After weeks of speculation amongst financial commentators we follow, it is official: The eurozone has double-dipped. Or, more formally, the eurozone’s gross domestic product (GDP, a government-produced metric of economic output) contracted in Q1. This is the second straight decline, signifying a broad decline in economic output is underway—what many economists call a recession. And, given there was another recession tied to lockdowns in early 2020, this second drop makes the return to contraction a double-dip recession. Whilst this was widely expected by financial commentators and economists we follow, the interesting thing about this one, in our view, is that it seems to defy widely watched business surveys that reported growth throughout Q1, which we will detail shortly. However, seemingly contradictory datasets don’t seem strange to us after diving into the dataset’s details—a big reason why we think digging into the data can be worthwhile for investors.
Of the eurozone’s four largest economies, only France (0.4% q/q) grew in Q1.[i] Italy (-0.4% q/q), Spain (-0.5% q/q) and Germany (-1.7% q/q) contracted, contributing to the eurozone’s -0.6% q/q decline.[ii] The results didn’t surprise the experts quoted in financial publications we follow. Many noted that ongoing lockdowns reduced eurozone output in the quarter, and we concur. See Germany, where COVID restrictions persisted in Q1 and may linger until the end of May or mid-June, based on government officials’ latest rumblings. That is a stark contrast with America, where states began easing restrictions in early March.
Those who monitor economic data closely may notice a seeming contradiction in this contraction: Why was GDP so weak even as business surveys reported growth? Take Germany, whose IHS Markit Composite Purchasing Managers’ index (PMI) registered 50.8, 51.0, and 57.3 in January, February and March, respectively.[iii] A Composite PMI combines output from both the services and manufacturing sectors, and readings above 50 imply expansion, according to the survey’s methodology. Yet German GDP’s quarterly decline was the sharpest amongst major eurozone economies.
We don’t think these data are in conflict—they just measure different things. PMIs are business surveys reflecting private sector activity. They are a timely snapshot of general business conditions—i.e., whether respondents see more economic activity or less in a given month—but they don’t measure the magnitude of that activity. GDP, in contrast, tallies broad economic activity. It tracks inputs including personal consumption, private investment, government spending and trade—and the magnitude by which those components grew or contracted in a given time period. GDP is a comprehensive attempt to track how a nation or region’s broad economy is faring, though we think it has imperfections. For example, GDP treats government spending as always and everywhere growth-positive—not necessarily the case, in our view, as public spending and investment can crowd out private activity, which may not be a net positive.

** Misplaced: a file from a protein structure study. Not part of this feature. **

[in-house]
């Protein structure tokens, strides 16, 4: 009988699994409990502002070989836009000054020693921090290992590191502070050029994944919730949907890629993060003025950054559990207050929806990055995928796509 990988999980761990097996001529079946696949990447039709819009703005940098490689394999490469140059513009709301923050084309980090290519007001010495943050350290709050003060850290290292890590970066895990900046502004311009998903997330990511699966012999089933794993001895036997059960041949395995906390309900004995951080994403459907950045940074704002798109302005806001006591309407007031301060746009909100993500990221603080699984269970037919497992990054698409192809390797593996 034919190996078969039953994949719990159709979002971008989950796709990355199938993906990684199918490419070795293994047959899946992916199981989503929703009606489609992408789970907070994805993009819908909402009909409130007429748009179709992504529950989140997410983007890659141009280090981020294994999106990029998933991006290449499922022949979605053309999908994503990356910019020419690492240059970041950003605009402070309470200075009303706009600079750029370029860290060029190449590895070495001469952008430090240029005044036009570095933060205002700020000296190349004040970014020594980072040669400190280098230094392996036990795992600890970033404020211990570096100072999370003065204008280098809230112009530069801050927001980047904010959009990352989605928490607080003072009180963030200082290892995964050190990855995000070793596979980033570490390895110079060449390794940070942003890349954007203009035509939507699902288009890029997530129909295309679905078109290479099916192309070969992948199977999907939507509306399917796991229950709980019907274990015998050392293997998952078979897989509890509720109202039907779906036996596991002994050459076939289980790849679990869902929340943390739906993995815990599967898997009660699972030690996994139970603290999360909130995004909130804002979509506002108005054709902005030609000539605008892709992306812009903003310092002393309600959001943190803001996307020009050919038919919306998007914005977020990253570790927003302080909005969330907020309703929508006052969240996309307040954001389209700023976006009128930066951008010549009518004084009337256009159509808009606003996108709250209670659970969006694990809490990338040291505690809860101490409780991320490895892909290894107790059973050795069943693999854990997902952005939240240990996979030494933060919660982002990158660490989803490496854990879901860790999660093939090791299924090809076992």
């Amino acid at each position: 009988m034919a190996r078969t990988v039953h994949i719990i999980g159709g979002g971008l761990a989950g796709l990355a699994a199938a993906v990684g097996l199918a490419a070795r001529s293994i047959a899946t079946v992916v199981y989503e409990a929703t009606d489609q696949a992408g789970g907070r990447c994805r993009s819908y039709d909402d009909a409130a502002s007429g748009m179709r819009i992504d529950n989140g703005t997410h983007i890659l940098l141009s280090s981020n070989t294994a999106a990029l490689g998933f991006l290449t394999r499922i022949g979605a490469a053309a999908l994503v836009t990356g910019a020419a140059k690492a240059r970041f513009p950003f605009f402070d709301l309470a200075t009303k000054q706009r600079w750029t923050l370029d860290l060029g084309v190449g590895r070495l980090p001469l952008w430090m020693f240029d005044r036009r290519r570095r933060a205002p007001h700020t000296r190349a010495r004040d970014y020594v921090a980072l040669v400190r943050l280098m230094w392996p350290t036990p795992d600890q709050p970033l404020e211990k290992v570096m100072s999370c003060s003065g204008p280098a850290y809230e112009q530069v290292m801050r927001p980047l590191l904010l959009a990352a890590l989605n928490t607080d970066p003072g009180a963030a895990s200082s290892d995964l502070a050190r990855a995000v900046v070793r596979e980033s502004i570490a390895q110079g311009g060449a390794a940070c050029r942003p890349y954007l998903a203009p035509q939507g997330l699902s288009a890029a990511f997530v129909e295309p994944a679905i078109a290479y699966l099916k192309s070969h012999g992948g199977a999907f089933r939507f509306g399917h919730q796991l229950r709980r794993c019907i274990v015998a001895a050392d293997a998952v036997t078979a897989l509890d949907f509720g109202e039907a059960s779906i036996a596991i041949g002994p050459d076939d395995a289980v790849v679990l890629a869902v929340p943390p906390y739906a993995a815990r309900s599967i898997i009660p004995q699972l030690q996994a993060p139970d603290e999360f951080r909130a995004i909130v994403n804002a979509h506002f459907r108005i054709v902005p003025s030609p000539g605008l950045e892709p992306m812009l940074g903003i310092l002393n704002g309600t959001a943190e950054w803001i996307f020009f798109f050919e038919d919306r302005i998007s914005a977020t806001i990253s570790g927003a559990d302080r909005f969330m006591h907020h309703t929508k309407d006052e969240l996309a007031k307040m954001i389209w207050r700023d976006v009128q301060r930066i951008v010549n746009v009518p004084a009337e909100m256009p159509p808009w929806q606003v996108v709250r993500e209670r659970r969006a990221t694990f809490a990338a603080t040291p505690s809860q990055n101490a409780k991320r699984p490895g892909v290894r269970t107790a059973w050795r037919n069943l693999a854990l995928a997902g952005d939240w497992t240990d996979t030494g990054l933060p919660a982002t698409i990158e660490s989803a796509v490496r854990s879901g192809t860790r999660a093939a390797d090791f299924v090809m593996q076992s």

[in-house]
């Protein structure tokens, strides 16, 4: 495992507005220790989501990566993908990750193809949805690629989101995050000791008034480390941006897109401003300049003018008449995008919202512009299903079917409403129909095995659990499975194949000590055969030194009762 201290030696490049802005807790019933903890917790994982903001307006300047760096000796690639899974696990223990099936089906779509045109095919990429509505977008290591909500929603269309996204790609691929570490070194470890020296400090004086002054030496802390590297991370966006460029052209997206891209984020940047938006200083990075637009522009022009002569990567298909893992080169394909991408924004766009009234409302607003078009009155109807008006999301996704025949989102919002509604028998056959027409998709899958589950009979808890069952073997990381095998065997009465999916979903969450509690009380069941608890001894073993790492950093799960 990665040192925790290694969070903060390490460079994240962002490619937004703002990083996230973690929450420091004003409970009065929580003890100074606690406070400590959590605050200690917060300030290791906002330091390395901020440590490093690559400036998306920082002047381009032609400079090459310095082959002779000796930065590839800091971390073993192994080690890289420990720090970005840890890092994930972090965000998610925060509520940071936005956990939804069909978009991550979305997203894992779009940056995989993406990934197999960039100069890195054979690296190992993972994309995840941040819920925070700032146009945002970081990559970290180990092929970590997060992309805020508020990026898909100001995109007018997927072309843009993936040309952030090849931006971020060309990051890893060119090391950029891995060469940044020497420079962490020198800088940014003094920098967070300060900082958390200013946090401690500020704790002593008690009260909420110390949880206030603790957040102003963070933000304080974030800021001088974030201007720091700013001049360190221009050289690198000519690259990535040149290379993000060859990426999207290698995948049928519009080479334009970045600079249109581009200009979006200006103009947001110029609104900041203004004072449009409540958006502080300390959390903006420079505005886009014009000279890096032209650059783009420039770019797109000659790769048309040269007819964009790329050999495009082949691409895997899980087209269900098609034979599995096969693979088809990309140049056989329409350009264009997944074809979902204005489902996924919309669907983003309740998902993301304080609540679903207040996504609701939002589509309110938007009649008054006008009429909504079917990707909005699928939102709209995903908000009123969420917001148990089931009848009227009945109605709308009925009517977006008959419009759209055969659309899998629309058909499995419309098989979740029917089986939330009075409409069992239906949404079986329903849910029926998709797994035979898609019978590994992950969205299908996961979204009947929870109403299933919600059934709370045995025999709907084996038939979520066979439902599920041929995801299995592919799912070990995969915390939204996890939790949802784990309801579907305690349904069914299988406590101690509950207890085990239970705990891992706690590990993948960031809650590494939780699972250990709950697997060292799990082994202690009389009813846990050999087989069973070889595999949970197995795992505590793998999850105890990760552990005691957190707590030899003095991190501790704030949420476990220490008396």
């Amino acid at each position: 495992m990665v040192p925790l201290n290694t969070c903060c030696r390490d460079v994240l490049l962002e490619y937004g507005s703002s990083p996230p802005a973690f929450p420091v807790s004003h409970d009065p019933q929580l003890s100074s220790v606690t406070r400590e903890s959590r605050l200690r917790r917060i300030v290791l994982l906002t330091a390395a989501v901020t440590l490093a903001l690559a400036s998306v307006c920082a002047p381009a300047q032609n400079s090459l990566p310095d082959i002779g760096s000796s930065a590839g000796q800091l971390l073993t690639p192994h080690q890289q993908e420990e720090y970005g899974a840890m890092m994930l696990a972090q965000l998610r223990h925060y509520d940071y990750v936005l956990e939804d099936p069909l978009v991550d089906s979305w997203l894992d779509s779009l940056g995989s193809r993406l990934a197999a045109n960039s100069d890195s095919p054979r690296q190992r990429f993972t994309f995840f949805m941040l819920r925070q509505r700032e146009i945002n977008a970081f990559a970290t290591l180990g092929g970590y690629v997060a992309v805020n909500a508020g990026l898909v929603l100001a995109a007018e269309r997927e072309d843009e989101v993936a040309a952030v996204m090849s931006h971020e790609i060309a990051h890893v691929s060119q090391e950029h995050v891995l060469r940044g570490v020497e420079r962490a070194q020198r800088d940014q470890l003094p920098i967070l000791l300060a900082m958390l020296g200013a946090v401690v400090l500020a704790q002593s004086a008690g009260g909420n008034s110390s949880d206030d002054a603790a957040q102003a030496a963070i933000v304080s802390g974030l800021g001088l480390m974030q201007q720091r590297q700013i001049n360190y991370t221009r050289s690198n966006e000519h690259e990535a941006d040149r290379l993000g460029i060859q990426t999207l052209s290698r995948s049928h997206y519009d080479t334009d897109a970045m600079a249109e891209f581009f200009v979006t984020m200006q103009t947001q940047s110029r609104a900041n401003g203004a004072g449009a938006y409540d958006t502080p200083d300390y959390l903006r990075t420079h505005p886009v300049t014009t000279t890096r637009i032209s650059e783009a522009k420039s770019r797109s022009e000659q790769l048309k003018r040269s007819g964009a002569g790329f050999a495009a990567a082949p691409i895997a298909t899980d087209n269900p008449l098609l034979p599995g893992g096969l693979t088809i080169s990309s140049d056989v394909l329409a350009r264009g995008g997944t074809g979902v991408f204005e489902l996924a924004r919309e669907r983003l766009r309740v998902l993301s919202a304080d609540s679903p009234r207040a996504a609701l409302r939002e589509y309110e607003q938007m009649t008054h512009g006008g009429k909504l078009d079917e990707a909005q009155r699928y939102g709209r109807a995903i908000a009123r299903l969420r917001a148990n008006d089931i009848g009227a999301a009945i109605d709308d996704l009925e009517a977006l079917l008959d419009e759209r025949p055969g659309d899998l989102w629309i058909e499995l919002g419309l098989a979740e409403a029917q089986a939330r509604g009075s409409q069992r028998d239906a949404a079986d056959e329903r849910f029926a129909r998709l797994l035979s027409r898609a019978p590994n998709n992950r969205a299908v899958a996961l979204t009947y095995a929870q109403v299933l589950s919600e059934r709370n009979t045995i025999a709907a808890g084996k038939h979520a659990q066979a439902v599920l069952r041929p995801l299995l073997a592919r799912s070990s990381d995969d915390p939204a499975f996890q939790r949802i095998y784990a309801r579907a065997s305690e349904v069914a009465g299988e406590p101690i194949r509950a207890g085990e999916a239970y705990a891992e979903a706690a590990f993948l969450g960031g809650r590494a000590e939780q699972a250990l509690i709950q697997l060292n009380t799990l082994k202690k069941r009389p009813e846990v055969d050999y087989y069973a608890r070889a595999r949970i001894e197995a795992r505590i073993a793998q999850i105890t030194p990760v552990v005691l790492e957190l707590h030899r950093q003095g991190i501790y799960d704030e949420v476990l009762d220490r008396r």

In the case of Germany’s Q1 numbers, the composite PMI reflected record-setting manufacturing activity that overshadowed a subdued services sector.
Exhibit 1: Q1 German PMIs
Source: FactSet, as of 4/5/2021. Readings above 50 imply expansion.
As IHS Markit Associate Economics Director Phil Smith noted:
The German Manufacturing PMI marked its 25th anniversary in March with a record-high reading of 66.6, showing the goods-producing sector going from strength to strength. It was a record-breaking month on many fronts including new export orders, which have benefited from synchronised upturns in sales to the US and China and seen an unprecedented number of German manufacturers reporting growth.[iv]
However, Germany’s Services PMI returned to expansion only in March—and barely, as lockdown measures hindered businesses, which we think is relevant to Q1 GDP’s weak showing. According to our financial coverage, many observers view Germany as an industrial powerhouse, with the seeming implication that factory output is the dominant driver behind GDP growth. However, manufacturing’s share of German GDP is roughly 20%.[v] Services comprise 70%—much more influential on GDP’s direction.[vi] COVID restrictions disproportionately impact services businesses, many of which are people-facing. In contrast, outside of last year’s initial lockdowns , German factories remained operational when subsequent COVID waves triggered new restrictions. Alongside other temporary developments—e.g., weak household consumption may have also reflected the expiration of a temporary value-added tax (VAT) cut that prompted consumers to make purchases before the tax rate rose in Q1—Germany’s GDP contraction isn’t a shock to us.
Whilst GDP and PMIs receive plenty of attention when released, we think markets see through all the associated chatter and analysis, as they have already digested the information. GDP covered January, February and March. We are now in May. Even preliminary, or flash, PMIs, which preview the final figures, reflect responses from several weeks prior. These data therefore confirm a reality we think shares have already priced in. Our research shows equities are forward-looking, which means they focus on the future—specifically the next 3 – 30 months, in our view. We think what matters most from here is how investors’ expectations align with reality. With vaccines finally rolling out across the Continent, we think the eurozone economic recovery is likely to soon follow the general path of other major economies, including China, America and the UK. That likely means a brief growth-rate pop before a return to pre-COVID growth trends, in our view. To us, this is worth keeping in mind now, especially as financial commentators become more optimistic about growth ahead.
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